Color and Contrast

When creating a photograph it is important to consider how you are going to use color and contrast to focus attention on the subject. 
I'm combining color and contrast together here because they both work to create a focus point. It doesn't really matter if you are woking with black and white, monotone, or full color.

Lets look at some examples.


This image is in black and white. It is the contrast in brightness which draws the eye. The eye will normally be drawn to the brightest or darkest area in a picture, whichever is smaller.

This image is also relatively monotone. Notice how the eye is first drawn to the smaller bright spot and then to the darker areas. The last area to be given attention is the larger area of blue sky.

Another relatively monotone image. What gets you attention first? The bright white trim. What gets you attention next? The hard dark lines in the siding. Without that contrast the image would be terrible.

With this image it is the darkest areas that get your attention first.

With this image the brightest area focuses your attention to the dancer's face.

Again, it is the contrast and not the color that really focuses the attention and makes the image.

This image has complimentary colors with nothing of particularly high contrast. As a result the image suffers somewhat. What is the subject? Is it the ivy, the window, the stone wall? Is it about "everything?" Strong pictures can't usually be about "everything."

But strong images can be about "nothing." An image that is not about "what" is captured is about "nothing" and is therefore really only about the feeling it creates in the viewer.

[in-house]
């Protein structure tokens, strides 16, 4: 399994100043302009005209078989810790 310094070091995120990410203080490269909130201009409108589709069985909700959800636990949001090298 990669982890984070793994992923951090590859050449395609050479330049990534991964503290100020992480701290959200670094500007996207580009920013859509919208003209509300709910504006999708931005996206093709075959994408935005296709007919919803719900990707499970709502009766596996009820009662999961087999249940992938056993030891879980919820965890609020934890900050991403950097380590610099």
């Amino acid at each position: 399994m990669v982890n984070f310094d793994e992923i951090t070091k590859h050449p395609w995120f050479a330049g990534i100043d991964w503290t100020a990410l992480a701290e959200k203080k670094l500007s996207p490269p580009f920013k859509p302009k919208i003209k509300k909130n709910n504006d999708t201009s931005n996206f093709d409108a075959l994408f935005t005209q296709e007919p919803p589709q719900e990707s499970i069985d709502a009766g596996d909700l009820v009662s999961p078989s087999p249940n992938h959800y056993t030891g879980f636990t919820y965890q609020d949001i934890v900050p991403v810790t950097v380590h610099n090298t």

Bright contrasting colors can work to create tension in an mage. It creates a feeling of liveliness or fun. This image is about the feeling it creates more than the doorway it captures. And even in this image your attention is drawn to the brightest yellow areas first. 

A lack of brightness or contrast can also be used to create a feeling of calm. Again, this image is more about the feeling it creates rather than anything specific captured.

When taking a picture about "nothing" it has to create a feeling in the viewer. It has to be "different" than what one normally sees or normally feels.
That's why sunset pictures usually fail. They tend to be just about the colors and "nothing" in particular. Everyone sees sunsets so the image doesn't cause a particularly different feeling. Don't get me wrong. I'll take a nice sunset picture. But I'm taking it just for me, not because I think it will make for a particularly successful photograph.


Take a color picture using contrast  or brightness to focus the attention. Then convert the image to black and white. Does the image still work to focus your attention? It should.

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